This autumn, Valeo will kick off its second annual global innovation contest, the Valeo Innovation Challenge. Engineering students from around the world will compete to win the €100,000 grand prize.
With this challenge, Valeo is offering young engineers worldwide the opportunity to create the equipment that will make vehicles more intelligent and intuitive by 2030. Valeo will announce the terms and conditions of this year’s contest at the 2014 Paris Motorshow.
Comprising teams of two to five people, engineering students can take part by presenting a relevant, innovative project in English on the contest’s website, www.valeoinnovationchallenge.valeo.com. The aim is to stimulate the students’ creativity, enabling them to form multidisciplinary teams. In this way, engineering students can join forces with students in the social sciences or any other scientific discipline that they think could be useful for their innovation project.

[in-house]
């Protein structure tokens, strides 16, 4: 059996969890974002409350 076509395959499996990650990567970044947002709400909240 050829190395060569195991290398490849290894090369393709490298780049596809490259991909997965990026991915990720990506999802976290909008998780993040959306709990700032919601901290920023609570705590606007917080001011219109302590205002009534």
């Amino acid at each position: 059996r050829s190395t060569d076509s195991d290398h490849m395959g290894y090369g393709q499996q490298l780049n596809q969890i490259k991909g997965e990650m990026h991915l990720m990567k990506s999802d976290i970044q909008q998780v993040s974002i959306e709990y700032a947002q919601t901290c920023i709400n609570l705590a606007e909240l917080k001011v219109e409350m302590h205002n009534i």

The 20 shortlisted teams will then be asked to create a model in the format of their choice (physical mock-up, application or other). Each team will be given €5,000 to put their idea into practice and build a functioning demonstrator.
The finalists will present their projects to the Challenge jury of Valeo experts and outside partners, chaired by Valeo CEO Jacques Aschenbroich, at the 2015 Frankfurt Auto Show.
The winning team will take home a €100,000 prize.
The Valeo Innovation Challenge is part of Valeo’s innovation strategy, supported by the company’s annual Research and Development budget of over €1 billion. Innovation drives faster growth at Valeo, a technological partner for all automakers worldwide.
With close to 800 patents filed in 2013, innovation underpins the work of Valeo’s 10,000 researchers, who are striving each day to invent the automobiles of tomorrow in order to make innovation widely accessible.
In 2013, for the second consecutive year, Valeo was featured in Thomson Reuters’ Top 100 Global Innovators ranking, reflecting the Group’s commitment to innovation. The Group plans to hire some 1,000 engineers and technicians a year over the next three
years, including 400 in France.